Participants in a post-SuperFly celebration on a Seattle streetcorner.

Seventh SuperFly Film Workshop Wraps in Seattle

Richard Walker
6/6/12

SEATTLE—For young Native filmmakers, there's nothing comparable to the crucible of cinematography offered by the SuperFly Filmmaking Experience.

Working in teams with an original script by a prominent writer, filmmakers have 36 hours to storyboard, shoot and edit their films. Within four hours of completion, the films premiere at the SuperFly and Native Showcase Shorts Program screening as part of the Seattle International Film Festival.

"To bring together 50 youth and 30 mentors from across the country to collaborate on such a concentrated project is an amazing and truly unique experience,” said Lou Karsen, SuperFly coordinator and program coordinator for Longhouse Media, speaking before the event. “The energy leading up to this year's SuperFly is palpable. If the laws of physics hold up, the collective work will prove spectacular.”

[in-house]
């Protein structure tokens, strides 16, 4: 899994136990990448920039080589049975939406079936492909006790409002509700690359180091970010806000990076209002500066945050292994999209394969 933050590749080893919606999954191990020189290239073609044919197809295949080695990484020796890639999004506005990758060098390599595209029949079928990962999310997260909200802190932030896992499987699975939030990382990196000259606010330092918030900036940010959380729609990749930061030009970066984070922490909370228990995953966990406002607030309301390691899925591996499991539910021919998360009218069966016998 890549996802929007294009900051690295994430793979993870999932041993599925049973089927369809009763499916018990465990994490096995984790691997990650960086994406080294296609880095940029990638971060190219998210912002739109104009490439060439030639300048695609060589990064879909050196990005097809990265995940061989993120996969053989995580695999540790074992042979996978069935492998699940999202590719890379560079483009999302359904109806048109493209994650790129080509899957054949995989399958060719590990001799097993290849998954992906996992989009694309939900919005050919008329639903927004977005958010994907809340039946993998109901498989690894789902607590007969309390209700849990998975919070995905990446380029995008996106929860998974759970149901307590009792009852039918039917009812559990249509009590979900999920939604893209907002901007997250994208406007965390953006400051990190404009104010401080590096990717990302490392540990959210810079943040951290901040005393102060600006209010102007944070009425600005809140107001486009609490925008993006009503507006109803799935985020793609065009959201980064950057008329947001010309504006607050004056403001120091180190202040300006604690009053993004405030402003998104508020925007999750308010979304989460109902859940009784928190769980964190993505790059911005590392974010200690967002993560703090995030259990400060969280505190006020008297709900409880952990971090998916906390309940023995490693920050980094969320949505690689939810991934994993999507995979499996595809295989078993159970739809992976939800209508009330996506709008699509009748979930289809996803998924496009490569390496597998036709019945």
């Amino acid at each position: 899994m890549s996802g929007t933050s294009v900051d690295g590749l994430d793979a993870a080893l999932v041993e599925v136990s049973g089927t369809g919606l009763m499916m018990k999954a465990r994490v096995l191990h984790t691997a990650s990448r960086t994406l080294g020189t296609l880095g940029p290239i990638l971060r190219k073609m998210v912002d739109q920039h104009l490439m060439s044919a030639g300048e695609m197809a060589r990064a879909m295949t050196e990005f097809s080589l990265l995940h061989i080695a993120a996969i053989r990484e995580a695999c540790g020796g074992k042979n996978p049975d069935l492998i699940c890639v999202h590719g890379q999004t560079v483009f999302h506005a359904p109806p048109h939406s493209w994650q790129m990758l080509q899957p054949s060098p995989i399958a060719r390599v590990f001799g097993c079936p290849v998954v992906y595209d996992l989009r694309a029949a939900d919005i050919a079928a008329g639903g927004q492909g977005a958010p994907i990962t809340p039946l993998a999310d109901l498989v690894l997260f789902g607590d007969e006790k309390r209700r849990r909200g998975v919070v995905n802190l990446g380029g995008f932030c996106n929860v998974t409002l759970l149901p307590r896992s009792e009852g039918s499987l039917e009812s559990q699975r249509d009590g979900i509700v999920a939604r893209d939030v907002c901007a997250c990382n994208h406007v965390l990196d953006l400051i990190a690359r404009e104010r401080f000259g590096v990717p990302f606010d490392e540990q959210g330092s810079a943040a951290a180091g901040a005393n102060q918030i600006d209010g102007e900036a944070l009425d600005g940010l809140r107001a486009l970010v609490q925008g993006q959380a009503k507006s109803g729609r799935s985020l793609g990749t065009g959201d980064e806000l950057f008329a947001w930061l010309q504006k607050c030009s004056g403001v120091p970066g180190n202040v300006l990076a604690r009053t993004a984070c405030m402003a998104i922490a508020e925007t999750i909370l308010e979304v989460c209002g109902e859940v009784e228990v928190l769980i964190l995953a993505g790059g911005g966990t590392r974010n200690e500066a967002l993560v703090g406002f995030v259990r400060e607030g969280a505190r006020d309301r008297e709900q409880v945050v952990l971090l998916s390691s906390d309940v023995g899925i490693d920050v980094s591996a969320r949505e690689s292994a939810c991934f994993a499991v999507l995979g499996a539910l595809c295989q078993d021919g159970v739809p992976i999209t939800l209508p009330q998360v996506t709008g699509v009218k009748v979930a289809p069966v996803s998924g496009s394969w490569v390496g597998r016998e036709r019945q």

On May 31, 50 young filmmakers from around the U.S. convened in Seattle for the seventh annual SuperFly Filmmaking Experience. The event was organized by Longhouse Media and this year included five multimedia interns sponsored by Native American Public Telecommunications: Dylan Elwood, Chippewa; Andre Graves, Shoshone-Bannock; Leilani Pavel, Skokomish/Yakama/Muckleshoot; Shelby Ray, Navajo; Erica Thomas, Yu'pik.

Divided into five teams, the filmmakers were provided an original script written by Sierra Teller Ornelas, Navajo, a former film programmer at the Smithsonian Institution’s National Museum of the American Indian and a writer for the ABC sitcom Happy Endings. (Past SuperFly scripts have been written by Sherman Alexie, Spokane; Peter Bratt, Quechua; Sterlin Harjo, Seminole/Creek; and Andrew Okpeaha MacLean, Inupiat.)

In this Q&A, Longhouse Media director Tracy Rector, Seminole/Choctaw, tells Indian Country Today Media Network how SuperFly is helping develop a new generation of storytellers, and how digital media can be a tool for self-expression, cultural preservation and social change.

How are past students using their SuperFly experience?